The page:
- Transport by modern and comfortable aircraft and vehicle suitable for the highway conditions.
- Entrances and sightseeing as specified.
- Services of Tour Leader for the duration of tour.
- Detailed Preparatory Information.
What’s not included in our Tour
- Return Domestic airfares.
- Comprehensive travel insurance.
- Items of a personal nature, such as telephone calls and laundry.
Participants must be able to carry their own luggage, climb and descend stairs, moderate walking on uneven surfaces between 3 - 5 kilometers per day. Suitable for most fitness levels
Make it a private tour
Easing your journey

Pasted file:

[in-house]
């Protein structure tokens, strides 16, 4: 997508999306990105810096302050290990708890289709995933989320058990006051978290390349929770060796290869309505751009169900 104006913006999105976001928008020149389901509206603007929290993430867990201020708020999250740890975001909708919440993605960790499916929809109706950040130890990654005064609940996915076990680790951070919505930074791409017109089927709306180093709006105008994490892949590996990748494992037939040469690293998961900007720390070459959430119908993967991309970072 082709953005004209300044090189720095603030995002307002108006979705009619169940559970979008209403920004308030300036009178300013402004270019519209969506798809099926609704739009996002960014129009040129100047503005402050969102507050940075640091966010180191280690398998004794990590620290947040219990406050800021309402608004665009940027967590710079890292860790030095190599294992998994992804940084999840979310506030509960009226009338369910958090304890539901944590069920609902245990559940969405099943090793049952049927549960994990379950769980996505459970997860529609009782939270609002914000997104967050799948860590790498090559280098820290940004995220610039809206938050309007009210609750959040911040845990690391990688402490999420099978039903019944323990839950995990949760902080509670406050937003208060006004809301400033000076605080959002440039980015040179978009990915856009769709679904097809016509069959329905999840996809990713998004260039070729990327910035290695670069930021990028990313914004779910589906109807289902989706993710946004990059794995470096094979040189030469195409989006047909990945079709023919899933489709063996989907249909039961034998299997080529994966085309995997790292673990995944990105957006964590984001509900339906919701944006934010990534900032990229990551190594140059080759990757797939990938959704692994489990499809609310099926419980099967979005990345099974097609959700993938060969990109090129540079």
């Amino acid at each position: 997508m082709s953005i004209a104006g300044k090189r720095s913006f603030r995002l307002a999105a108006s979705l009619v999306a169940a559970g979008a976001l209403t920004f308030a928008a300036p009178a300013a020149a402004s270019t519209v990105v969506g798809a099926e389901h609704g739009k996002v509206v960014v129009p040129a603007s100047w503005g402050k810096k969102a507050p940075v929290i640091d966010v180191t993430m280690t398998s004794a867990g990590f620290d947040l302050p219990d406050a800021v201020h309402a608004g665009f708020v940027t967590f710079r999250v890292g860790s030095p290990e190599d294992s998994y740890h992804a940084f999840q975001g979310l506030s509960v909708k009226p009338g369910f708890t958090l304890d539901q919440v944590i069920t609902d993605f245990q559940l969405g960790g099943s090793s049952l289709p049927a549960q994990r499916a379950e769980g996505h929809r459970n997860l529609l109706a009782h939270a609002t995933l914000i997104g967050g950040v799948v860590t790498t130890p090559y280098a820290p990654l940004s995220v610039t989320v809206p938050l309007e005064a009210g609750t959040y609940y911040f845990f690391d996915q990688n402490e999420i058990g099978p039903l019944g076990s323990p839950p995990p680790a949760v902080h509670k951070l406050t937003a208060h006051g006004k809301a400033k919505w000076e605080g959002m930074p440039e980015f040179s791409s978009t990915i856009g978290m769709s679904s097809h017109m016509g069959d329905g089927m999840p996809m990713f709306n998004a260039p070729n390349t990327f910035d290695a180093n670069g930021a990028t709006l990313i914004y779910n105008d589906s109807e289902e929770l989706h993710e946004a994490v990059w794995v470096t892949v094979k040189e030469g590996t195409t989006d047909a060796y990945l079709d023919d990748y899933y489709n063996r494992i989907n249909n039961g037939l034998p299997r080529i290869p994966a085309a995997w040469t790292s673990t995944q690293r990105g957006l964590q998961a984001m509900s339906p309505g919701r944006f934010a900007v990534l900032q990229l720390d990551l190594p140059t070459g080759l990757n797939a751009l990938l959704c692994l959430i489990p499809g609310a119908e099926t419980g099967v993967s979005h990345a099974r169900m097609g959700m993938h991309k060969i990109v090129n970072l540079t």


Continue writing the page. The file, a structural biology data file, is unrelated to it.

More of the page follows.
Crossing international borders with restrictions
The list of requirements to travel internationally has changed and will continue to change for several years. Odyssey is here to assist you in managing your way through these requirements:
For more information see our Crossing international borders with restrictions page.
Book With Confidence
If less than 30 days before your tour starts you are unable to travel as a result of Government travel restrictions, Odyssey Traveller will assist you with a date change, provide you with a credit or process a refund for your booking less any non-recoverable costs.
See Terms and conditions for details.
Peace of Mind Travel
The safety of our travellers, tour leader, local guide and support staff has always been our top priority and with the new guidelines for public health and safety for keeping safe for destinations around the world, we’ve developed our plan to give you peace of mind when travelling with us.
See Peace of Mind Travel for details.